NORTHERN IRAQ – The devastation unleashed by ISIS in Iraq is still on display every day, long after the Islamic jihadists were driven out. And families who fled for their lives are still just clinging to life in the aftermath.
On the outskirts of Erbil, the capital city of Kurdistan, sits a large, abandoned building. Construction was never finished, but there is a concrete shell, and for the last four years, 14 Yazidi families have called this building home.
The families fled the city of Sinjar in the western part of Iraq when ISIS attacked Sinjar and left it in ruins.
They've been basically camping in the building in makeshift shacks and shanties they've created. There is no electricity or water. They collect rain water off the roof.
Several babies have been born among the families camped here, and the mothers struggle to keep them warm during the cold nights. They have some propane heaters that would help, but they ran out of propane and the money to buy it long ago.
The families want to go back to their hometown of Sinjar, but it's too dangerous to return. The city remains in rubble, there are no services there. There are also IEDs and other explosive devices have not yet been cleared.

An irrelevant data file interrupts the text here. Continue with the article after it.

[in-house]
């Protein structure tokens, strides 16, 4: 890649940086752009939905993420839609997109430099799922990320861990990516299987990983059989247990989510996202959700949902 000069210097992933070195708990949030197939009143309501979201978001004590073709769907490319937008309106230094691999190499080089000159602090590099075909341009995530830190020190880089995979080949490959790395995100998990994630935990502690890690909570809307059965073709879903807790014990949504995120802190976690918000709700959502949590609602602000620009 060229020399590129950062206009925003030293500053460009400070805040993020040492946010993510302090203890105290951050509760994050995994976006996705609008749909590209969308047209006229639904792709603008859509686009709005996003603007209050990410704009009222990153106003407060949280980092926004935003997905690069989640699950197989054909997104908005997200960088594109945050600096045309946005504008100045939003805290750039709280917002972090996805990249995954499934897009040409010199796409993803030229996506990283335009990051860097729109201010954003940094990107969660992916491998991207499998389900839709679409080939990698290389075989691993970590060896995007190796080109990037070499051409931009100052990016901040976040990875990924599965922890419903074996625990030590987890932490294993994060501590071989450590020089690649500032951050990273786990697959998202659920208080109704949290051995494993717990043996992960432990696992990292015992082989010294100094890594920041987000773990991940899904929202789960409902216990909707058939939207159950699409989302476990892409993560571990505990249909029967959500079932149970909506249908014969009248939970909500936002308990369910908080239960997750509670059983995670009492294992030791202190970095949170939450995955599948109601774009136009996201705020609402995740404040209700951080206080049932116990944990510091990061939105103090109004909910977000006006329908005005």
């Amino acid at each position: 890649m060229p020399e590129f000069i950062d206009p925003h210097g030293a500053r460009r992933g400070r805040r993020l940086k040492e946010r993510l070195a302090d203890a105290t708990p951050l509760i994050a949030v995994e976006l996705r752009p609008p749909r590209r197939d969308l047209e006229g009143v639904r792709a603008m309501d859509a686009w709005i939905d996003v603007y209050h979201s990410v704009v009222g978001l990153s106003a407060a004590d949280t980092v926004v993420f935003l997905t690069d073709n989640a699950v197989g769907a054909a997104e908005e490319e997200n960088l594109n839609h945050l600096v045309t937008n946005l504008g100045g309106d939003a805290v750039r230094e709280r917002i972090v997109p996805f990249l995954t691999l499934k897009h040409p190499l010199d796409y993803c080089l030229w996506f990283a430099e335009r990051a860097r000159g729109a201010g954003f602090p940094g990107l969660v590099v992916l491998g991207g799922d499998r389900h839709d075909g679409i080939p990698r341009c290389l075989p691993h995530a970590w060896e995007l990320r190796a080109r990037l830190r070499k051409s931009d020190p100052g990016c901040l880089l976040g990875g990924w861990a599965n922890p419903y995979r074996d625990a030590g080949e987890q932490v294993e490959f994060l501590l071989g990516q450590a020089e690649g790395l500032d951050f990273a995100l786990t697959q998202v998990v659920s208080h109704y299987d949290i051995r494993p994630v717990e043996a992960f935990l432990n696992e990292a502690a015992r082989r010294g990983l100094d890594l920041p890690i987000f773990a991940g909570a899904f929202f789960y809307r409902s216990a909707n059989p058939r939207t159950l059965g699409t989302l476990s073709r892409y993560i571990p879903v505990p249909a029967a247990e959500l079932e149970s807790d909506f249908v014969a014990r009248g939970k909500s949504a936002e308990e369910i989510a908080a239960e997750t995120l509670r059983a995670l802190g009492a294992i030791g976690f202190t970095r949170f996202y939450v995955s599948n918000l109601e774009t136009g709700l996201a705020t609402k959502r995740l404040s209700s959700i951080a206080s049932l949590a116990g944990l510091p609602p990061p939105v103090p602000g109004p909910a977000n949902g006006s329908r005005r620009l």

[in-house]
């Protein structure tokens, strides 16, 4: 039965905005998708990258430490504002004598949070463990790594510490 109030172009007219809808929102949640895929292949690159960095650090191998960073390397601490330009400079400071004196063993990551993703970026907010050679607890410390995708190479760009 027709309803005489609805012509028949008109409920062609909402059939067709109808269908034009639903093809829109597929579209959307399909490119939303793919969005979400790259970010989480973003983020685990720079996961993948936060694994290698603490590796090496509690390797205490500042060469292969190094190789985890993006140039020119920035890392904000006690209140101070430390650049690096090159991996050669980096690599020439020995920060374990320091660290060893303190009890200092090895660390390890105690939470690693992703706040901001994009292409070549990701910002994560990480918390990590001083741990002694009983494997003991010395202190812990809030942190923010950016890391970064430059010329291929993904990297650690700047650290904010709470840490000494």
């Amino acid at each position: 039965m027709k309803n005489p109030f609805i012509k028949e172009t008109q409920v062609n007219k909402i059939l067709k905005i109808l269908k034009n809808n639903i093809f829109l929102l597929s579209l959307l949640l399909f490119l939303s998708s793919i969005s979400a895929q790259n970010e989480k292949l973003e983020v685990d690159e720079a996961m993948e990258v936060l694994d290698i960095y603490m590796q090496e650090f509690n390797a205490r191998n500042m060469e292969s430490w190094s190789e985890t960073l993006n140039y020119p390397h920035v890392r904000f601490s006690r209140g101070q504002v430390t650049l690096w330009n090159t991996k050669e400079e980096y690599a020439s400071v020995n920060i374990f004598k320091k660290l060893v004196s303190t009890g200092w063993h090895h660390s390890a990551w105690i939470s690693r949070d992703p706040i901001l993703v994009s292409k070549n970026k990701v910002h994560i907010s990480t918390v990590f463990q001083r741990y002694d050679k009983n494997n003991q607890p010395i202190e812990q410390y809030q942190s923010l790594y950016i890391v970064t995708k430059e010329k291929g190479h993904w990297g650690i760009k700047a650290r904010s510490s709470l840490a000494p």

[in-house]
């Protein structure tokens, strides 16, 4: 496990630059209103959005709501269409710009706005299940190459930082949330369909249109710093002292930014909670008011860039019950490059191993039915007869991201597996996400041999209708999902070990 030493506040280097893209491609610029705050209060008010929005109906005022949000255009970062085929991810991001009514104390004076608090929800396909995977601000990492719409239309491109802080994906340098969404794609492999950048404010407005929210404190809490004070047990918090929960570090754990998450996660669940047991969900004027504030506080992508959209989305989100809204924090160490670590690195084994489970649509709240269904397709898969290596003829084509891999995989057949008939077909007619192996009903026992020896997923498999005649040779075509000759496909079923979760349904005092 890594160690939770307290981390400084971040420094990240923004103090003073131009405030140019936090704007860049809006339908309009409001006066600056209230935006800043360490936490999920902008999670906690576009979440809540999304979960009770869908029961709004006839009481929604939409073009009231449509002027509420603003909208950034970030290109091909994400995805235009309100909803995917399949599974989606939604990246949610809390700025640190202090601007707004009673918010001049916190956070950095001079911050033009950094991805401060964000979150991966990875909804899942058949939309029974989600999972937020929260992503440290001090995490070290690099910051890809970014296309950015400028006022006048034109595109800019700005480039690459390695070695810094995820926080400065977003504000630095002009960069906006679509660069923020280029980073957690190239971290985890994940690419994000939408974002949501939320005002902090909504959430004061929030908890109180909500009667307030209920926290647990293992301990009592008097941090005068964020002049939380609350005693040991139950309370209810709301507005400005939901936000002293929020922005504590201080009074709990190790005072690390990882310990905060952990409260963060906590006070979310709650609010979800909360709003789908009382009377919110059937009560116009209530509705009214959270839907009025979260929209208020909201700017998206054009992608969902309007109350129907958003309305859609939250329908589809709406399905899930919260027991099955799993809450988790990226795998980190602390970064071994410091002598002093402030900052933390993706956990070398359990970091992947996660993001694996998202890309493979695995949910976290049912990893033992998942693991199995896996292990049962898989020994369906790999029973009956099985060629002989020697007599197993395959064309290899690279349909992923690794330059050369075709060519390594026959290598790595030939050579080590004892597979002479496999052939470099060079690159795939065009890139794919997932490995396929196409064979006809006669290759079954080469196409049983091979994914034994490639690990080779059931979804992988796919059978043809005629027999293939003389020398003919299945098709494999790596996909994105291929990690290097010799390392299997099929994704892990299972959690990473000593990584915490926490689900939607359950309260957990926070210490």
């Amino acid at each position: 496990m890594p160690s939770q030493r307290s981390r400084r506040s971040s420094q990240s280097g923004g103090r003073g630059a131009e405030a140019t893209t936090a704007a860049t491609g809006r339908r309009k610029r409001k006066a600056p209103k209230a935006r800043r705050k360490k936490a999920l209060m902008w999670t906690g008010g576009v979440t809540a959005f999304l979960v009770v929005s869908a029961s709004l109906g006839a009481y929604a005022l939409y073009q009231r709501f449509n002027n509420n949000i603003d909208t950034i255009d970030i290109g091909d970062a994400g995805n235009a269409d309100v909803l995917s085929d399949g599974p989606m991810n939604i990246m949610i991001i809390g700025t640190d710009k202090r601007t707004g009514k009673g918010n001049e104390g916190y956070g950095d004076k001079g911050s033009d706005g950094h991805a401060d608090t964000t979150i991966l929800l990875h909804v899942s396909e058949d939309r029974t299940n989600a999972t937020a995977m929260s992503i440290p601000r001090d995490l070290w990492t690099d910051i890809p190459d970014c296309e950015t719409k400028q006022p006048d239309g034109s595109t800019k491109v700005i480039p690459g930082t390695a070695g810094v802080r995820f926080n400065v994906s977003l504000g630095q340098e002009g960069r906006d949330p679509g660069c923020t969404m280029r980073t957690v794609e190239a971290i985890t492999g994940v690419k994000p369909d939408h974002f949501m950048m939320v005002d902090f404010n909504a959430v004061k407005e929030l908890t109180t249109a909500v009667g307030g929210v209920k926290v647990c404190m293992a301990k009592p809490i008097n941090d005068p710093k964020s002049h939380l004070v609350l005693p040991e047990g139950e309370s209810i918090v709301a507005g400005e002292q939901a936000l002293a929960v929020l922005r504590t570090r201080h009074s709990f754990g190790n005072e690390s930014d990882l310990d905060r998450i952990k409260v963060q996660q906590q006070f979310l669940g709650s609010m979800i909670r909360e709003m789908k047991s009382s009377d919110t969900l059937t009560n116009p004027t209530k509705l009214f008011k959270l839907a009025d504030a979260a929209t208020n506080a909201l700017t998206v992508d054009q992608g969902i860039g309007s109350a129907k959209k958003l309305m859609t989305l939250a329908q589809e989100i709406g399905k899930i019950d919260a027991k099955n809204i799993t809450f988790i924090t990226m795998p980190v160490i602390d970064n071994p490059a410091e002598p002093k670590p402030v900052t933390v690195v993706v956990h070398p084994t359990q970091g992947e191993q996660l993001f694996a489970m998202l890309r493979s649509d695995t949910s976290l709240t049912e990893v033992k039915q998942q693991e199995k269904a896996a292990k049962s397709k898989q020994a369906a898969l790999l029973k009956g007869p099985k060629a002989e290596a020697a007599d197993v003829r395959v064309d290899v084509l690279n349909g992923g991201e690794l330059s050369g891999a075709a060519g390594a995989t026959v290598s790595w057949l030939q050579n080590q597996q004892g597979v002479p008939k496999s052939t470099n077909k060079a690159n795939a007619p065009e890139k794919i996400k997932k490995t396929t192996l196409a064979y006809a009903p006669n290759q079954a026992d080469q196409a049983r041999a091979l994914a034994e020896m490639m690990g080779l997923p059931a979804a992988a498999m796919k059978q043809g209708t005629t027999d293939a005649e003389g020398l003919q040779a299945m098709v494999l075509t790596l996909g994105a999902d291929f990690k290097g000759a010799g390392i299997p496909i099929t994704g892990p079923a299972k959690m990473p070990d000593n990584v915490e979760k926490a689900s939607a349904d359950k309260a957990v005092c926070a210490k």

As President Trump pulls US troops from neighboring Syria and decides whether or not to keep troops in Iraq, he tweeted on Friday: "We will soon have destroyed 100% of the Caliphate, but will be watching them closely. It is now time to start coming home and, after many years, spending our money wisely."
Meanwhile, these Yazidis continue to eke out an existence for themselves as best they can, waiting for something to change for the better in this war-torn corner of Iraq.
It's just one small glimpse of what life is like now for the many people who barely survived the horrors of the so-called Islamic caliphate in Iraq.